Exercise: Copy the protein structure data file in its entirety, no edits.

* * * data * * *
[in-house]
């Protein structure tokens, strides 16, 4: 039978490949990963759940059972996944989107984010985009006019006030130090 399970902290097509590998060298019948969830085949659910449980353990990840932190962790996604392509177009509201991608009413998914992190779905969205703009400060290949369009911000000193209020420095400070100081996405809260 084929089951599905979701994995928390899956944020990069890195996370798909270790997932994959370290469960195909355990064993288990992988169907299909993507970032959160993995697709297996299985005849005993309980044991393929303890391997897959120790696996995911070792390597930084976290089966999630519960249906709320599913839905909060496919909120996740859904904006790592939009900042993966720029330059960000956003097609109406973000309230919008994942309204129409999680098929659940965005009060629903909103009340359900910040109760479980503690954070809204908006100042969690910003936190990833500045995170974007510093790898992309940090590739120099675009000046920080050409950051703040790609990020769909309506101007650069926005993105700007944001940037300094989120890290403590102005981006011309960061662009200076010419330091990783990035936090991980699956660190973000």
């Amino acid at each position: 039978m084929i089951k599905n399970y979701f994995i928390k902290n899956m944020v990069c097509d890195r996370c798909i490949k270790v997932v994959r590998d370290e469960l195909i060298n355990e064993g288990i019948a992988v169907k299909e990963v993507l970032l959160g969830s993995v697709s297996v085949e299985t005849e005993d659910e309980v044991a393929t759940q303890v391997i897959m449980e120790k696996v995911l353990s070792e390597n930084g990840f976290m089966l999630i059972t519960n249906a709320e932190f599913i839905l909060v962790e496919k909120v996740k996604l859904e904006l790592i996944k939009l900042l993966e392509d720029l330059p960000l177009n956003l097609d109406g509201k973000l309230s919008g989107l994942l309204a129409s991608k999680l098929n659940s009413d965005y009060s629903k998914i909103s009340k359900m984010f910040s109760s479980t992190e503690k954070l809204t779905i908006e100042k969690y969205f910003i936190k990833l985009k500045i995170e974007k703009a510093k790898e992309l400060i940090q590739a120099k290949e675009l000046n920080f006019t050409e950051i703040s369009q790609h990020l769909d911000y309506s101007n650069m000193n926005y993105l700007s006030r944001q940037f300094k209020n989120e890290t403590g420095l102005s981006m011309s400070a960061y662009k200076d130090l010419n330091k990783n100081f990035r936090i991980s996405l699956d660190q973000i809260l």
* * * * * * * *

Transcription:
[in-house]
């Protein structure tokens, strides 16, 4: 039978490949990963759940059972996944989107984010985009006019006030130090 399970902290097509590998060298019948969830085949659910449980353990990840932190962790996604392509177009509201991608009413998914992190779905969205703009400060290949369009911000000193209020420095400070100081996405809260 084929089951599905979701994995928390899956944020990069890195996370798909270790997932994959370290469960195909355990064993288990992988169907299909993507970032959160993995697709297996299985005849005993309980044991393929303890391997897959120790696996995911070792390597930084976290089966999630519960249906709320599913839905909060496919909120996740859904904006790592939009900042993966720029330059960000956003097609109406973000309230919008994942309204129409999680098929659940965005009060629903909103009340359900910040109760479980503690954070809204908006100042969690910003936190990833500045995170974007510093790898992309940090590739120099675009000046920080050409950051703040790609990020769909309506101007650069926005993105700007944001940037300094989120890290403590102005981006011309960061662009200076010419330091990783990035936090991980699956660190973000």
């Amino acid at each position: 039978m084929i089951k599905n399970y979701f994995i928390k902290n899956m944020v990069c097509d890195r996370c798909i490949k270790v997932v994959r590998d370290e469960l195909i060298n355990e064993g288990i019948a992988v169907k299909e990963v993507l970032l959160g969830s993995v697709s297996v085949e299985t005849e005993d659910e309980v044991a393929t759940q303890v391997i897959m449980e120790k696996v995911l353990s070792e390597n930084g990840f976290m089966l999630i059972t519960n249906a709320e932190f599913i839905l909060v962790e496919k909120v996740k996604l859904e904006l790592i996944k939009l900042l993966e392509d720029l330059p960000l177009n956003l097609d109406g509201k973000l309230s919008g989107l994942l309204a129409s991608k999680l098929n659940s009413d965005y009060s629903k998914i909103s009340k359900m984010f910040s109760s479980t992190e503690k954070l809204t779905i908006e100042k969690y969205f910003i936190k990833l985009k500045i995170e974007k703009a510093k790898e992309l400060i940090q590739a120099k290949e675009l000046n920080f006019t050409e950051i703040s369009q790609h990020l769909d911000y309506s101007n650069m000193n926005y993105l700007s006030r944001q940037f300094k209020n989120e890290t403590g420095l102005s981006m011309s400070a960061y662009k200076d130090l010419n330091k990783n100081f990035r936090i991980s996405l699956d660190q973000i809260l």